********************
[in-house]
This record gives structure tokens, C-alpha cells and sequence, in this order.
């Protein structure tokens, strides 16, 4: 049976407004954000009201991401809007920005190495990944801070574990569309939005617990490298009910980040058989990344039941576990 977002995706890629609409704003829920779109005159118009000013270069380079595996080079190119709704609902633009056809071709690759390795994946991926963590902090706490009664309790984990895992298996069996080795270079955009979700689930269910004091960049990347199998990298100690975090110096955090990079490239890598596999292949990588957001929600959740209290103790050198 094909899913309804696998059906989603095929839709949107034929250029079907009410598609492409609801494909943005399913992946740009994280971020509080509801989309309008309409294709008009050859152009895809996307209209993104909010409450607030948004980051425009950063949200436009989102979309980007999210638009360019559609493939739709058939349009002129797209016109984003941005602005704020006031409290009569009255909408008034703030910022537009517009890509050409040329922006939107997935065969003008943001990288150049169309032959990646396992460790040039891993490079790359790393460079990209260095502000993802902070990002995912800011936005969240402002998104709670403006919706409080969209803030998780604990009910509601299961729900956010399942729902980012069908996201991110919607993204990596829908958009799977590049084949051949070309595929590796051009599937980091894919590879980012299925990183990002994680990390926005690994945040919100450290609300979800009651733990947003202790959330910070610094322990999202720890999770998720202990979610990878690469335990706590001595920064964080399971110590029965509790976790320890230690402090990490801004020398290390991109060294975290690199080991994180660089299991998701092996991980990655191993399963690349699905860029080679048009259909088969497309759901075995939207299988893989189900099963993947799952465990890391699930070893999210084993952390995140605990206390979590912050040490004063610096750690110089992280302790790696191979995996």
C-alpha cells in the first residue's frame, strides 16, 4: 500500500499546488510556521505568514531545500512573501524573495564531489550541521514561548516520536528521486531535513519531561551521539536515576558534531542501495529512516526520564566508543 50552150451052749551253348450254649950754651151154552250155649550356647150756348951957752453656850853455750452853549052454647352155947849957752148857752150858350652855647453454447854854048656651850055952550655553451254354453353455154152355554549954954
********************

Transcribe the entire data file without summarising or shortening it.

[in-house]
This record gives structure tokens, C-alpha cells and sequence, in this order.
């Protein structure tokens, strides 16, 4: 049976407004954000009201991401809007920005190495990944801070574990569309939005617990490298009910980040058989990344039941576990 977002995706890629609409704003829920779109005159118009000013270069380079595996080079190119709704609902633009056809071709690759390795994946991926963590902090706490009664309790984990895992298996069996080795270079955009979700689930269910004091960049990347199998990298100690975090110096955090990079490239890598596999292949990588957001929600959740209290103790050198 094909899913309804696998059906989603095929839709949107034929250029079907009410598609492409609801494909943005399913992946740009994280971020509080509801989309309008309409294709008009050859152009895809996307209209993104909010409450607030948004980051425009950063949200436009989102979309980007999210638009360019559609493939739709058939349009002129797209016109984003941005602005704020006031409290009569009255909408008034703030910022537009517009890509050409040329922006939107997935065969003008943001990288150049169309032959990646396992460790040039891993490079790359790393460079990209260095502000993802902070990002995912800011936005969240402002998104709670403006919706409080969209803030998780604990009910509601299961729900956010399942729902980012069908996201991110919607993204990596829908958009799977590049084949051949070309595929590796051009599937980091894919590879980012299925990183990002994680990390926005690994945040919100450290609300979800009651733990947003202790959330910070610094322990999202720890999770998720202990979610990878690469335990706590001595920064964080399971110590029965509790976790320890230690402090990490801004020398290390991109060294975290690199080991994180660089299991998701092996991980990655191993399963690349699905860029080679048009259909088969497309759901075995939207299988893989189900099963993947799952465990890391699930070893999210084993952390995140605990206390979590912050040490004063610096750690110089992280302790790696191979995996």
C-alpha cells in the first residue's frame, strides 16, 4: 500500500499546488510556521505568514531545500512573501524573495564531489550541521514561548516520536528521486531535513519531561551521539536515576558534531542501495529512516526520564566508543 50552150451052749551253348450254649950754651151154552250155649550356647150756348951957752453656850853455750452853549052454647352155947849957752148857752150858350652855647453454447854854048656651850055952550655553451254354453353455154152355554549954954